Some of the projects, however, have churned debates. Like the smokeless chulha. "Although this is not new, we have designed a new chimney which can be easily made and fitted on the site, at a lesser cost, by the village potter. We have also suggested the use of an eart@en vdve system for regulating the :ow of air for increasing oifeducing the amount of heat inside the chulha.]_'__T@bough Chaki and his colleagues are certain that the innoV rtion is safe, the authorities in Kalyani University do not agree, and the debate is on.
"The usual design, with the asbestos chimney, can only come from the cities, and it is up to the city's development agencies to come and fix them ... that too, in limited numbers. We need this new design, which can be installed i 'n every house by ourselves," says Gobinda Talukdar, a silk thread manufacturer from Kaliachak.
Runaway success But it is the project on "improved type rural bullock cart" that has generatM the maximum amount of interest. The bullock carts presently operating in the villages have several conceptual and operational drawbacks. The carts in the Bengal-Bihar region previously used bamboo for the main body, and wooden wheels held by a steel band. However, bamboo went out of fashion and the carters first changed over to using the expensive sal and babool wood, and at present they have even started using iron sheets or tubes for the body. Even the wooden wheels of yore are fast ebing replaced with truck wheels and tyres. "Clearly, this is making the countryside dependent on the town and the industry for one of the most basic functions: mobility," says Chaki. Indeed, one of the fundamental ideological principles of the Malda cpc, the scientists here insist, is to make the village self-reliant. "Besides, the narrow-rimmed wooden wheels, which were not concentric, had 2 major operational faults. Firstly, they required much more energy to be pulled. And then, because the wooden wheels were narrow and bound by a steel band, they exerted concentrated pressure on the roads, whether in the villages or town, ruininZ them #completely in a short span of time."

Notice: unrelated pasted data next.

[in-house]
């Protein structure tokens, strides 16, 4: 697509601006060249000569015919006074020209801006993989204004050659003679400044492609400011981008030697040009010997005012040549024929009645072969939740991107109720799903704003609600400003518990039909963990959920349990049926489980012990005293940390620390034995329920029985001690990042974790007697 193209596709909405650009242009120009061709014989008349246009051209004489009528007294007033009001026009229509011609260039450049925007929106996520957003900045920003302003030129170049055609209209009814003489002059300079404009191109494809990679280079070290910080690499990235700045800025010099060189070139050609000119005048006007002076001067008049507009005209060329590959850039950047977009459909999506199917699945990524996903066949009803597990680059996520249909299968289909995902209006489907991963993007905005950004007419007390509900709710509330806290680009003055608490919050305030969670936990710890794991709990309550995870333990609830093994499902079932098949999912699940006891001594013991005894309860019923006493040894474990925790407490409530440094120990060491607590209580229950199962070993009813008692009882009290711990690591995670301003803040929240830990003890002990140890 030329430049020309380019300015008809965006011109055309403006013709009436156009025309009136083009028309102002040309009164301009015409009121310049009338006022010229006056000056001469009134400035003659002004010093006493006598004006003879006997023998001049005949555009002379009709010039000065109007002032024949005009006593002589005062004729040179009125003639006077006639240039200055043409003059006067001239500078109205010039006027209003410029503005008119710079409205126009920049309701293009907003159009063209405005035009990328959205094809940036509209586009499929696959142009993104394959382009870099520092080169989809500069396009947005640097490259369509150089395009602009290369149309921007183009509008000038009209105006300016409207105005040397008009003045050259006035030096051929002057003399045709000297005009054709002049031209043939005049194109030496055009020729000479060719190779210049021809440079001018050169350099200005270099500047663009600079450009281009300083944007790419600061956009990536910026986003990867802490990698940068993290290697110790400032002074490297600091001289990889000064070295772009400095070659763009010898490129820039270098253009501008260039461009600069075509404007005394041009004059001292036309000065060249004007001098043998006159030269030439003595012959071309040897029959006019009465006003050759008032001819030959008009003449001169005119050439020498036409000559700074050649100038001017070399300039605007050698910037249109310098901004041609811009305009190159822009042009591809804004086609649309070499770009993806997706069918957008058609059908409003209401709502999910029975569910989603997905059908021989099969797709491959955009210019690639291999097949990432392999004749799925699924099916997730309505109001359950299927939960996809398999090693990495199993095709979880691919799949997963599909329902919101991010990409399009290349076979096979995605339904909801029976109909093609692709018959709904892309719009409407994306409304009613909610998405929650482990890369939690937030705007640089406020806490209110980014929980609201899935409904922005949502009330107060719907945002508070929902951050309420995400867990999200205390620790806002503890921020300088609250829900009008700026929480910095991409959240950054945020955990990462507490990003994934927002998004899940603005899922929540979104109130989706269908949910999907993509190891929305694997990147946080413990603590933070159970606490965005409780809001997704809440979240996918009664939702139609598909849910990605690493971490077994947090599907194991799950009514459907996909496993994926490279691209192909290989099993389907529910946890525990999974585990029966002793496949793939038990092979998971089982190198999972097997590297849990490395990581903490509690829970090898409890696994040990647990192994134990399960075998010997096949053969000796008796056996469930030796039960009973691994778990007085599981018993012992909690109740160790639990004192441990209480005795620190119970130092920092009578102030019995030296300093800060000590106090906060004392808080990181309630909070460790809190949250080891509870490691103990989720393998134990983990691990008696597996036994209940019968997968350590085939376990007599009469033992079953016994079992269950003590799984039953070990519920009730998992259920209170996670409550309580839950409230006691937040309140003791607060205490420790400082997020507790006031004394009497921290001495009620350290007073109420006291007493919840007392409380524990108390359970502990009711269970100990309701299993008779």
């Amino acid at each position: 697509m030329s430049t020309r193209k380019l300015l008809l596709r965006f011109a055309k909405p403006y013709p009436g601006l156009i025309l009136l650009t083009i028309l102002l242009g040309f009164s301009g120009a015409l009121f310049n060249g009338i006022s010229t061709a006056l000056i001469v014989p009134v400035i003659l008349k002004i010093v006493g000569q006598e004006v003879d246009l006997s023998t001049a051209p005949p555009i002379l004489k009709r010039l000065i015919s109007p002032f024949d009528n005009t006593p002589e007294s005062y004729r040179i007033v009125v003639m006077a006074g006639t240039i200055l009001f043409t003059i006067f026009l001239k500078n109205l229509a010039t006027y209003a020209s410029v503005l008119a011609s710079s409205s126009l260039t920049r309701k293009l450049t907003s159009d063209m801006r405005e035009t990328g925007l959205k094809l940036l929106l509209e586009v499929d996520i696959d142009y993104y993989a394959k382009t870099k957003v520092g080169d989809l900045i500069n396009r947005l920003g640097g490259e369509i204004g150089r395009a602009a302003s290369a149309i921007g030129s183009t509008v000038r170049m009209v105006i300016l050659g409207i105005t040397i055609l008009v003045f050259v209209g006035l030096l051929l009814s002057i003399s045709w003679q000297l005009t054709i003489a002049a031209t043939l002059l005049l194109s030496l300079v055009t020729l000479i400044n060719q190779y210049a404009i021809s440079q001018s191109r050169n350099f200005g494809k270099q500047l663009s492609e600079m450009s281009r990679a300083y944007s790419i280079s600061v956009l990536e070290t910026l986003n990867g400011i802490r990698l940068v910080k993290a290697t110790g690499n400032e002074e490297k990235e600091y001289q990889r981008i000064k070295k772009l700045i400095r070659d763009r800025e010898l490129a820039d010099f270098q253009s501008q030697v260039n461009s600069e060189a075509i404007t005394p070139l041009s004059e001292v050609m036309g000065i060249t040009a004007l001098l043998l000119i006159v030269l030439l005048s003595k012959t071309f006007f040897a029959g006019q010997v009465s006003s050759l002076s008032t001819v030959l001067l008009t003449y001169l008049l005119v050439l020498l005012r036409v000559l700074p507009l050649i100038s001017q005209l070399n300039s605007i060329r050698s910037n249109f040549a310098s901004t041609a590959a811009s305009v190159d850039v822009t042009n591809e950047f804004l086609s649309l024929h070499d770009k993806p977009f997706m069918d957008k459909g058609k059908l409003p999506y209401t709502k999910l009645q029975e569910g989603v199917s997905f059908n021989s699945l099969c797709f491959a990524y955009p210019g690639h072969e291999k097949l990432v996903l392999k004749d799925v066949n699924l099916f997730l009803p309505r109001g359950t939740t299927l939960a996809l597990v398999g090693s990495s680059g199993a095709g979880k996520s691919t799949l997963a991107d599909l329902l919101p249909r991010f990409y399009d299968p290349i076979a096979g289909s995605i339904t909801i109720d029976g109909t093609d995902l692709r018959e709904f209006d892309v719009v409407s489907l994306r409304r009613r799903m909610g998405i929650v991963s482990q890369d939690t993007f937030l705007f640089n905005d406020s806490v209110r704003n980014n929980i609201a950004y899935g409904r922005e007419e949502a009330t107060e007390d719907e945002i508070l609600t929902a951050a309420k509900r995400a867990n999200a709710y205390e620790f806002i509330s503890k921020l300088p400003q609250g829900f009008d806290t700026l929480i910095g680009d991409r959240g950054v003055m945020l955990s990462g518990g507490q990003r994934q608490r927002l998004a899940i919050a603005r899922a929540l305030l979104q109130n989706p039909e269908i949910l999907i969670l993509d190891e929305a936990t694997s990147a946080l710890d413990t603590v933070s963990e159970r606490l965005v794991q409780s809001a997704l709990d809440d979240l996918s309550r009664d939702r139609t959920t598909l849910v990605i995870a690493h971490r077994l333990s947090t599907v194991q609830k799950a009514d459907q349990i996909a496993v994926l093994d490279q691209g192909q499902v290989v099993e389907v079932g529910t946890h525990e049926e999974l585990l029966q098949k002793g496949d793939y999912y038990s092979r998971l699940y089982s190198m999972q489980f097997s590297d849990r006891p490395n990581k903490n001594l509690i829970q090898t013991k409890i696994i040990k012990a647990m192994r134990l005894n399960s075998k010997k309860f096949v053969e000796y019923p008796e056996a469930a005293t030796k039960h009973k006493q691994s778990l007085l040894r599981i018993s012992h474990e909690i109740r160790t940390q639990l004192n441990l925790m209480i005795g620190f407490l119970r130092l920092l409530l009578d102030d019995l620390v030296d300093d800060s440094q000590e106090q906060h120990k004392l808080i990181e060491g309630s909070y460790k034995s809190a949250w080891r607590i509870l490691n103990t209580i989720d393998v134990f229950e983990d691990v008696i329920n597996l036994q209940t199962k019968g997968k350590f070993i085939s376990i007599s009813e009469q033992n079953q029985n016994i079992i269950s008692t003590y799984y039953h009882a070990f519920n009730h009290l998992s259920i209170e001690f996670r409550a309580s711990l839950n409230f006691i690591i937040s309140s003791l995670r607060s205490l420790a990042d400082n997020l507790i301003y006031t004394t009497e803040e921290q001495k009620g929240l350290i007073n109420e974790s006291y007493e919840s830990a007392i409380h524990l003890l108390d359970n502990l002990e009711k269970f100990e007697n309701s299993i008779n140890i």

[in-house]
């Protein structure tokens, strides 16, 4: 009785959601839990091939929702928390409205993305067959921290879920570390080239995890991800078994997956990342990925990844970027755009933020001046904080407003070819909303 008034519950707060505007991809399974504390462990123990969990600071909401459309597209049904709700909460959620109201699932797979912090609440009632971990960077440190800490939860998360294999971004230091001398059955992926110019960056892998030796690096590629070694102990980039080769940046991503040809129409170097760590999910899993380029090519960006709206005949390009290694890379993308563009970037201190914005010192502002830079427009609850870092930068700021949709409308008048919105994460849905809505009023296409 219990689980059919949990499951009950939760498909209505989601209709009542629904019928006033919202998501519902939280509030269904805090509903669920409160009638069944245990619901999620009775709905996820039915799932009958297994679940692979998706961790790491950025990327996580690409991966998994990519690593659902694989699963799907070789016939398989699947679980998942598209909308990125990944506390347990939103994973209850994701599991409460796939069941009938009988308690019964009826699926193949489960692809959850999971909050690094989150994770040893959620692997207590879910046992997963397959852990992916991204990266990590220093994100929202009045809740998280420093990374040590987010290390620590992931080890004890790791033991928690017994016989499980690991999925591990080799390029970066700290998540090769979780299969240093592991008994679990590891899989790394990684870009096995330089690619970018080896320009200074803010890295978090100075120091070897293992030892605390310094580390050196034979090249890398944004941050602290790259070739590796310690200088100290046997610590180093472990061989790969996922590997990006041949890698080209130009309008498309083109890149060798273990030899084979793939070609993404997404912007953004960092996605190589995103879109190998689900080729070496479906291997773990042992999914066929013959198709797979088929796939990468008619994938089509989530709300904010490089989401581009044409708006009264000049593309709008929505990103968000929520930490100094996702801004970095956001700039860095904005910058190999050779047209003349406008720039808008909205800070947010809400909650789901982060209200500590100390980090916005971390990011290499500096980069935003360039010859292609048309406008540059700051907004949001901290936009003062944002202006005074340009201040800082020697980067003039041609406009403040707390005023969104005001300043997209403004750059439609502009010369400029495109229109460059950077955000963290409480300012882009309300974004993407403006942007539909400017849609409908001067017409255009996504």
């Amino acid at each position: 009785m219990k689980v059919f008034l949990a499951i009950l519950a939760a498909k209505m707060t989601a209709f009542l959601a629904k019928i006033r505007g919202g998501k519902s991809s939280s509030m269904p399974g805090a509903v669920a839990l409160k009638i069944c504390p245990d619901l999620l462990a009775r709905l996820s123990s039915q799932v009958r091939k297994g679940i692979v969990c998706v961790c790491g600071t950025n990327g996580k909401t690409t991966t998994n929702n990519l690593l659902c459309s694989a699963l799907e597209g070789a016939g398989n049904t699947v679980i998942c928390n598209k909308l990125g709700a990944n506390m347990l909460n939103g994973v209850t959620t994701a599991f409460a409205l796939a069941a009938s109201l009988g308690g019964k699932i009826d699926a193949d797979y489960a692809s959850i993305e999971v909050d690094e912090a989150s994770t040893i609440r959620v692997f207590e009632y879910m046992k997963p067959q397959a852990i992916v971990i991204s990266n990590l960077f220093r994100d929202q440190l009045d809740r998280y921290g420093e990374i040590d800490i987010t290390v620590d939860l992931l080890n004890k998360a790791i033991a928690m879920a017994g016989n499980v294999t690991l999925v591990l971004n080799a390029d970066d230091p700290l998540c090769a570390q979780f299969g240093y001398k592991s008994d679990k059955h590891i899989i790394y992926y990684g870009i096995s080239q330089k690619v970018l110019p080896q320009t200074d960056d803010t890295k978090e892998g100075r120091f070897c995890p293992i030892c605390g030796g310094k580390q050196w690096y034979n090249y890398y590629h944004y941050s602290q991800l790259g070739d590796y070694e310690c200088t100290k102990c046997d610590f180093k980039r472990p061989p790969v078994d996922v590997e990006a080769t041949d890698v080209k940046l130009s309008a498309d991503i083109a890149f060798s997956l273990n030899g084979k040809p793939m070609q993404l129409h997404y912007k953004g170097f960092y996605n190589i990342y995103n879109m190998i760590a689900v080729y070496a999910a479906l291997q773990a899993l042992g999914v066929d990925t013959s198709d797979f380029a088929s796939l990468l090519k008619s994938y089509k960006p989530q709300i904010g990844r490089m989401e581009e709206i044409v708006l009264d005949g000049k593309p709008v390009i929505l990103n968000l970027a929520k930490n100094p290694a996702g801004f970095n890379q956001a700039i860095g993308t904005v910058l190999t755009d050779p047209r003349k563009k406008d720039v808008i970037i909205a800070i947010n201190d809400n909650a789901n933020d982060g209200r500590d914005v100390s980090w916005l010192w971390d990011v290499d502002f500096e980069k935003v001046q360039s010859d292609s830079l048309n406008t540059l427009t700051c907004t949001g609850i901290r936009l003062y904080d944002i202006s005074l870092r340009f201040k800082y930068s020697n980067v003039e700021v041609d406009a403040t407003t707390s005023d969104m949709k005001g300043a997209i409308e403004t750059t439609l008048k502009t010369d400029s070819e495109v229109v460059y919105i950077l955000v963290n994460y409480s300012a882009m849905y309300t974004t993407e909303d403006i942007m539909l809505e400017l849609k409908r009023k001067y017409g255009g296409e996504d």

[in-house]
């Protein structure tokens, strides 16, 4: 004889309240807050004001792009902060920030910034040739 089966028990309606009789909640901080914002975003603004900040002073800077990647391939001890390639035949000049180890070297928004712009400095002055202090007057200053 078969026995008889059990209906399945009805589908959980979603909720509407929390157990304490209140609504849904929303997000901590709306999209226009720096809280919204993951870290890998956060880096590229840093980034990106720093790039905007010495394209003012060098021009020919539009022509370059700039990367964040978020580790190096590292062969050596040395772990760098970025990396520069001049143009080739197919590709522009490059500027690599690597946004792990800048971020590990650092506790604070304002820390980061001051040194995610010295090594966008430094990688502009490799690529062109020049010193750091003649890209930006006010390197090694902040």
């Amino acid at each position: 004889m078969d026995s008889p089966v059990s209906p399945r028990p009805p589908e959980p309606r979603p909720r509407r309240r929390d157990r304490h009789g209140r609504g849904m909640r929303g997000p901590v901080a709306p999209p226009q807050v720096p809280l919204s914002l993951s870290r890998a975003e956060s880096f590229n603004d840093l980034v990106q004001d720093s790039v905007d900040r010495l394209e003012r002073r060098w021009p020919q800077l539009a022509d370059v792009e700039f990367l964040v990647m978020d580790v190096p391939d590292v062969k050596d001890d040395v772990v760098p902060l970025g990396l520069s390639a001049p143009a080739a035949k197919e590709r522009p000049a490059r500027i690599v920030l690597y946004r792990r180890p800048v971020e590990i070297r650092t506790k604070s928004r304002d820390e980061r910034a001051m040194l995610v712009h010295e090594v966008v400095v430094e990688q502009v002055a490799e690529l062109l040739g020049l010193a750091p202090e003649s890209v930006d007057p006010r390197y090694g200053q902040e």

The new model proposed by the cpc gets back to using bamboo for the body structure. But the major changes have been made in the wheel configuration. The new concentric wheel (radius: 60 cm) is of mild steel, broader than the Wooden ones. The steel is covered with a thicAsh rubber padding.